Even though I shudder at the thought of becoming a wedding photographer, there’s no denying the magic that is captured when you look through the lens and see the pure love of a happy couple. That’s the reason I readily agreed to take on my second wedding, for old friends Jess & Billy.
They tie the knot in October, but I was lucky enough to do an engagement shoot with them in a lovely park near their home in Pennsylvania. Their son was there too, and in some accounts, stole the show. But for now, lets just look at the spark in their eye for each other and the smiles they have during tender moments.
If I had the world to give, I’d give it to you
Long as you live, would you let it fall, or hold it all in your arms?
If I had a song to sing, I’d sing it to you
as long as you live, lullaby or maybe a plain serenade
wouldn’t you laugh, dance, and cry or be afraid at the change you made
I may not have the world to give to you
But maybe I have a tune or two
Only if you let me be your world
Could I ever give this world to you
But I will give what love I have to give,
I will give what love I have to give,
I will give what love I have to give, long as I live.
If I had a star to give, I’d give it to you
long as you live, would you have the time
to watch it shine, watch it shine
or ask for the moon and heaven too? I’d give it to you.
Well maybe I’ve got no star to spare, or anything fine or even rare,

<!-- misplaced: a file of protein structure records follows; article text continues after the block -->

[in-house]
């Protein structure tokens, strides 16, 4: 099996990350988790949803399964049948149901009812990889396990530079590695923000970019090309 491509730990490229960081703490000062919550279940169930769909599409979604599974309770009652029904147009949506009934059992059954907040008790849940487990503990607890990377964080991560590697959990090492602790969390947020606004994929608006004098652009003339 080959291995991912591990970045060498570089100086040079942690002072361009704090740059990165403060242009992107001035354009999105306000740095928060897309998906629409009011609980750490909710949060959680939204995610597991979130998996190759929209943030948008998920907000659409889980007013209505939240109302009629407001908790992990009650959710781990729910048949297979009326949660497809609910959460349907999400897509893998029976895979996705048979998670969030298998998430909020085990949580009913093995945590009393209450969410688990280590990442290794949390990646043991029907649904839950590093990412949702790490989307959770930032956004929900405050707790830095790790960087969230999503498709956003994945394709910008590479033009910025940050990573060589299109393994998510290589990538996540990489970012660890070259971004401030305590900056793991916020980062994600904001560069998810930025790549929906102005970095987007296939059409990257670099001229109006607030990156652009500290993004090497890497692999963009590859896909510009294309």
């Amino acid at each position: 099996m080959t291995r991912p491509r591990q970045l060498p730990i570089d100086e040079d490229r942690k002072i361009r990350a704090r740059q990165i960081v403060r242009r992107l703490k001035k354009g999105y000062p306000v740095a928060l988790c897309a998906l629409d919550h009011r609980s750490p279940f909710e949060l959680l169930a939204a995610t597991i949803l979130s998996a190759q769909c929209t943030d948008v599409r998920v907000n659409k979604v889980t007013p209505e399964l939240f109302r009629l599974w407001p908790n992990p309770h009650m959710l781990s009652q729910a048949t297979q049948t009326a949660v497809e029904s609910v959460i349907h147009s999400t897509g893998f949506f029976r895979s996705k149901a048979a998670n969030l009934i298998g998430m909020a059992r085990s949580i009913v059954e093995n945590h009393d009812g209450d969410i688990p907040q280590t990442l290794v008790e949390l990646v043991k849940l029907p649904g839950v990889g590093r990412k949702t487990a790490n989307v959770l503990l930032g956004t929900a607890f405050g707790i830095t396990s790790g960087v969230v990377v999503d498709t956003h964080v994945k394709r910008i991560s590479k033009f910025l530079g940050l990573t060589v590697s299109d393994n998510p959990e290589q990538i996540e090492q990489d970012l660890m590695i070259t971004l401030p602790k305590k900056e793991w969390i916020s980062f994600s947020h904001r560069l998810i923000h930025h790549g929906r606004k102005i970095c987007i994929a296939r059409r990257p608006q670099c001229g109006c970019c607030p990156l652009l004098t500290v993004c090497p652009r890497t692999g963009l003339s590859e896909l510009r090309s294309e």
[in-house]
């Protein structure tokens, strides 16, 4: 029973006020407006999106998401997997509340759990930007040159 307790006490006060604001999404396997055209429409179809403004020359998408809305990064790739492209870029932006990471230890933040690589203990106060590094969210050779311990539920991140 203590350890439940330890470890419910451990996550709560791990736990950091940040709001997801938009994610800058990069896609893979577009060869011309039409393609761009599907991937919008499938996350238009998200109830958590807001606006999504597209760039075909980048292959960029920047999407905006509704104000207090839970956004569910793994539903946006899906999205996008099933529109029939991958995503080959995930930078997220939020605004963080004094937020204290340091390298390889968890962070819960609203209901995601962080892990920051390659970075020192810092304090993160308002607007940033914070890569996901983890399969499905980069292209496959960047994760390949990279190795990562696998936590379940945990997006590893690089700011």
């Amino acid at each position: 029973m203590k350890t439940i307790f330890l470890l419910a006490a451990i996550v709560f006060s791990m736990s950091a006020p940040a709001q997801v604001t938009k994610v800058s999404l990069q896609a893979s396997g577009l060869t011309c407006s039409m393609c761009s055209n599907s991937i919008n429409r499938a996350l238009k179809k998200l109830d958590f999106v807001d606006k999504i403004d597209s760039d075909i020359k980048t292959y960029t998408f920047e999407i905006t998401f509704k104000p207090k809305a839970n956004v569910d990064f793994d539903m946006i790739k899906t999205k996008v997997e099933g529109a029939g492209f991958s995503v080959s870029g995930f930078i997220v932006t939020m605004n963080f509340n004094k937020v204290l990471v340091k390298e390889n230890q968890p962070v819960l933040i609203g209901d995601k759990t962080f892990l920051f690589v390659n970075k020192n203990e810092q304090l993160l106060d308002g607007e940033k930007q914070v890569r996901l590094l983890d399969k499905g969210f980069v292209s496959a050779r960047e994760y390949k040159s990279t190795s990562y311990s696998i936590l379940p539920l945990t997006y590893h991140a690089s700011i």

only if you let me be your world, could I ever give this world to you.
could I ever give this world to you.
Today is August 9th.
Fourteen years ago Jerry Garcia died in his sleep, ending the life of the beast known as The Grateful Dead. Fourteen years ago today the endless tour which begin in 1967, and only briefly took a break in 1975, came to a screeching halt.
It’s a day that I, and legions of other Deadheads, will never forget. At his funeral, Robert Hunter gave the eulogy. In it he asked, “now that the singer is gone, where will we go for the sound?”
For fourteen years, I’ve searched, and found, some of the most incredible music my ears could comprehend. With the likes of Railroad Earth, Gov’t Mule, Blue Rodeo, moe, Phish, and more, I have listened, smiled and danced. Of course, I’ve spent many hours lost in the sounds of the New England powerhouses, Max Creek, and Rev Tor. My veins have been itching for another dose of Tor’s magic, so when I saw he was playing only a few hours away, I knew I had to make the trek.
We left NYC and drove through some of the most amazing country New York State has to offer. The road was long and winding, but it didn’t matter. We drove over mountains and farmland until we reached tiny Stephentown, New York.
The Rev Tor Band would be playing a Friday night slot at the “2009 Rock, Rattle, & Drum – American Indian Pow Wow & Spirit on the Mountain Music Festival”. Depth Quartet, made up of Scott Murawski and Greg Vasso of Max Creek would be opening. Knowing the creative spirit of all those involved, I knew there would be a stage full of musicians by the end of the evening, and I was proven correct. Scott sat in with Tor for almost the whole set, Greg played drums on one song, and then shared the drum kit for a drum solo with Tor’s drummer in a way that only pure musicians could even fathom. Kim laughed and stood on a chair to watch it. They wove through originals as well as some great covers, ending the night with a monster “Shakedown Street”, then encoring with Tor’s rocking cover of En Vogue’s “Free Your Mind”… trust me it works.